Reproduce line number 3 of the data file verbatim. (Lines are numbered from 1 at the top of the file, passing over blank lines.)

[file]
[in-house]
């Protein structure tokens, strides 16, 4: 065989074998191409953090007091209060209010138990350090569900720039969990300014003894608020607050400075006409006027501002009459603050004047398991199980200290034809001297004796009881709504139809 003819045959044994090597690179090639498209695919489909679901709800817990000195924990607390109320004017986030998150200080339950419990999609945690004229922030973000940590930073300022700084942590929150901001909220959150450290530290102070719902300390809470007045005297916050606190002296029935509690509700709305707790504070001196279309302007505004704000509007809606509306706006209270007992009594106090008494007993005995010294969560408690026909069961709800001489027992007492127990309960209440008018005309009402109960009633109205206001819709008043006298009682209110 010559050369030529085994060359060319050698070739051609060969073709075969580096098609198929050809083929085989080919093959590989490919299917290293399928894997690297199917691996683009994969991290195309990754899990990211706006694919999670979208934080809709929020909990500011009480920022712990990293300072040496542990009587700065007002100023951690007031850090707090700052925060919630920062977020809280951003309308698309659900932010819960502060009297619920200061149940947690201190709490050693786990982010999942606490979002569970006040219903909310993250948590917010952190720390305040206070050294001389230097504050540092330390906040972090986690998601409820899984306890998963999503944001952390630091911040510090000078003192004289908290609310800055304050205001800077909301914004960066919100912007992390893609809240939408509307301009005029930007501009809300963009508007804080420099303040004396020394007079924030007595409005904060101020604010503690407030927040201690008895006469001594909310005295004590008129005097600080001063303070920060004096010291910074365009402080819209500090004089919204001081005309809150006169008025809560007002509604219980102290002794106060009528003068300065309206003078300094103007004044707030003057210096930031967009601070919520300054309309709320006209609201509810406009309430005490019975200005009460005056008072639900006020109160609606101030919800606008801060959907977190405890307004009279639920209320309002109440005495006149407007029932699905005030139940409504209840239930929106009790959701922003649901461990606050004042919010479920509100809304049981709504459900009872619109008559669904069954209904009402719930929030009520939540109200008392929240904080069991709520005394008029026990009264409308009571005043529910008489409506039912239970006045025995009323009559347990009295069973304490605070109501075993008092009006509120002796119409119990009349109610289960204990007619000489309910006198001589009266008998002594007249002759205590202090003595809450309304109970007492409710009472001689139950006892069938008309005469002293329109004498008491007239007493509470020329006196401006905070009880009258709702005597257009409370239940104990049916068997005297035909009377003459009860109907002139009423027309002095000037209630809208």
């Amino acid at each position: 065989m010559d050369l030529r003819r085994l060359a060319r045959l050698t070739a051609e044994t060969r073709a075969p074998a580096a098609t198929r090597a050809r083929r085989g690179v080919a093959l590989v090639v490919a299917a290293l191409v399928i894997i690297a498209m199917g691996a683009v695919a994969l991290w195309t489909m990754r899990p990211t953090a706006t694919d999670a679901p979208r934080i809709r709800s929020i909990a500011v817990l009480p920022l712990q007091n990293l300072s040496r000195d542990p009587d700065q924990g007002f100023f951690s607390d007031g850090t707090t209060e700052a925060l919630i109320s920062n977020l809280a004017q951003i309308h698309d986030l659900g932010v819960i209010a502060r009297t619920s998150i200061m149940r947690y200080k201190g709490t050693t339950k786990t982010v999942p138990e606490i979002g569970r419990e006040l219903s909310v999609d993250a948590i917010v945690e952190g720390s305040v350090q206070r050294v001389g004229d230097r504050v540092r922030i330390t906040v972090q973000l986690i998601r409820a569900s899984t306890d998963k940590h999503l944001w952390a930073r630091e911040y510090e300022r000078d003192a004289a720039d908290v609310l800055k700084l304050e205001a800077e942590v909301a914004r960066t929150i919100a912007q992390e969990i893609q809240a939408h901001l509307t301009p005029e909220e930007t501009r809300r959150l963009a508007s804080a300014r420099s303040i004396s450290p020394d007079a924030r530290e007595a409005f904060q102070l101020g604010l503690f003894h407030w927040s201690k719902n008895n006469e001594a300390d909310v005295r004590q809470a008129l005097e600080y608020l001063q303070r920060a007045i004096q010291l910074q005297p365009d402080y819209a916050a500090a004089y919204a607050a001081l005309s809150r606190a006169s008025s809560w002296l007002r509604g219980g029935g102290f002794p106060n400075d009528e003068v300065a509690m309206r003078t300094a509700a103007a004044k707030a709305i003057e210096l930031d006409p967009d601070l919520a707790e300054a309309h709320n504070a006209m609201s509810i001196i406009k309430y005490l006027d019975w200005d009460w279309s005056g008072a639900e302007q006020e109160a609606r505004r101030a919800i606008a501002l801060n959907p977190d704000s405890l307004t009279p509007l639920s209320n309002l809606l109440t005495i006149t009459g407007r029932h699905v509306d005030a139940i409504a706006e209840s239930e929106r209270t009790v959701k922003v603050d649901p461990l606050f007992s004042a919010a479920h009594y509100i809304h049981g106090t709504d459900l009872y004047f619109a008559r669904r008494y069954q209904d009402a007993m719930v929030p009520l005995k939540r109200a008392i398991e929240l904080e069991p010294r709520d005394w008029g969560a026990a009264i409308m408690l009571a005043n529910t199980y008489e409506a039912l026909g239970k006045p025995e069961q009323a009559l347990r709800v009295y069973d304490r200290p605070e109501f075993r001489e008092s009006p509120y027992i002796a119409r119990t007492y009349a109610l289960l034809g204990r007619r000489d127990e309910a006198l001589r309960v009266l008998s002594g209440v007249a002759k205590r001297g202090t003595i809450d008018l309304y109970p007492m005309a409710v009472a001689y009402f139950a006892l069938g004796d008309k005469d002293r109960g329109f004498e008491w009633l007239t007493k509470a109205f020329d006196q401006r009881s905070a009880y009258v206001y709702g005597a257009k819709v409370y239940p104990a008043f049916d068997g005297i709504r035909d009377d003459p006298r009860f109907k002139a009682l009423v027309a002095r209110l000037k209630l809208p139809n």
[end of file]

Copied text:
């Amino acid at each position: 065989m010559d050369l030529r003819r085994l060359a060319r045959l050698t070739a051609e044994t060969r073709a075969p074998a580096a098609t198929r090597a050809r083929r085989g690179v080919a093959l590989v090639v490919a299917a290293l191409v399928i894997i690297a498209m199917g691996a683009v695919a994969l991290w195309t489909m990754r899990p990211t953090a706006t694919d999670a679901p979208r934080i809709r709800s929020i909990a500011v817990l009480p920022l712990q007091n990293l300072s040496r000195d542990p009587d700065q924990g007002f100023f951690s607390d007031g850090t707090t209060e700052a925060l919630i109320s920062n977020l809280a004017q951003i309308h698309d986030l659900g932010v819960i209010a502060r009297t619920s998150i200061m149940r947690y200080k201190g709490t050693t339950k786990t982010v999942p138990e606490i979002g569970r419990e006040l219903s909310v999609d993250a948590i917010v945690e952190g720390s305040v350090q206070r050294v001389g004229d230097r504050v540092r922030i330390t906040v972090q973000l986690i998601r409820a569900s899984t306890d998963k940590h999503l944001w952390a930073r630091e911040y510090e300022r000078d003192a004289a720039d908290v609310l800055k700084l304050e205001a800077e942590v909301a914004r960066t929150i919100a912007q992390e969990i893609q809240a939408h901001l509307t301009p005029e909220e930007t501009r809300r959150l963009a508007s804080a300014r420099s303040i004396s450290p020394d007079a924030r530290e007595a409005f904060q102070l101020g604010l503690f003894h407030w927040s201690k719902n008895n006469e001594a300390d909310v005295r004590q809470a008129l005097e600080y608020l001063q303070r920060a007045i004096q010291l910074q005297p365009d402080y819209a916050a500090a004089y919204a607050a001081l005309s809150r606190a006169s008025s809560w002296l007002r509604g219980g029935g102290f002794p106060n400075d009528e003068v300065a509690m309206r003078t300094a509700a103007a004044k707030a709305i003057e210096l930031d006409p967009d601070l919520a707790e300054a309309h709320n504070a006209m609201s509810i001196i406009k309430y005490l006027d019975w200005d009460w279309s005056g008072a639900e302007q006020e109160a609606r505004r101030a919800i606008a501002l801060n959907p977190d704000s405890l307004t009279p509007l639920s209320n309002l809606l109440t005495i006149t009459g407007r029932h699905v509306d005030a139940i409504a706006e209840s239930e929106r209270t009790v959701k922003v603050d649901p461990l606050f007992s004042a919010a479920h009594y509100i809304h049981g106090t709504d459900l009872y004047f619109a008559r669904r008494y069954q209904d009402a007993m719930v929030p009520l005995k939540r109200a008392i398991e929240l904080e069991p010294r709520d005394w008029g969560a026990a009264i409308m408690l009571a005043n529910t199980y008489e409506a039912l026909g239970k006045p025995e069961q009323a009559l347990r709800v009295y069973d304490r200290p605070e109501f075993r001489e008092s009006p509120y027992i002796a119409r119990t007492y009349a109610l289960l034809g204990r007619r000489d127990e309910a006198l001589r309960v009266l008998s002594g209440v007249a002759k205590r001297g202090t003595i809450d008018l309304y109970p007492m005309a409710v009472a001689y009402f139950a006892l069938g004796d008309k005469d002293r109960g329109f004498e008491w009633l007239t007493k509470a109205f020329d006196q401006r009881s905070a009880y009258v206001y709702g005597a257009k819709v409370y239940p104990a008043f049916d068997g005297i709504r035909d009377d003459p006298r009860f109907k002139a009682l009423v027309a002095r209110l000037k209630l809208p139809n």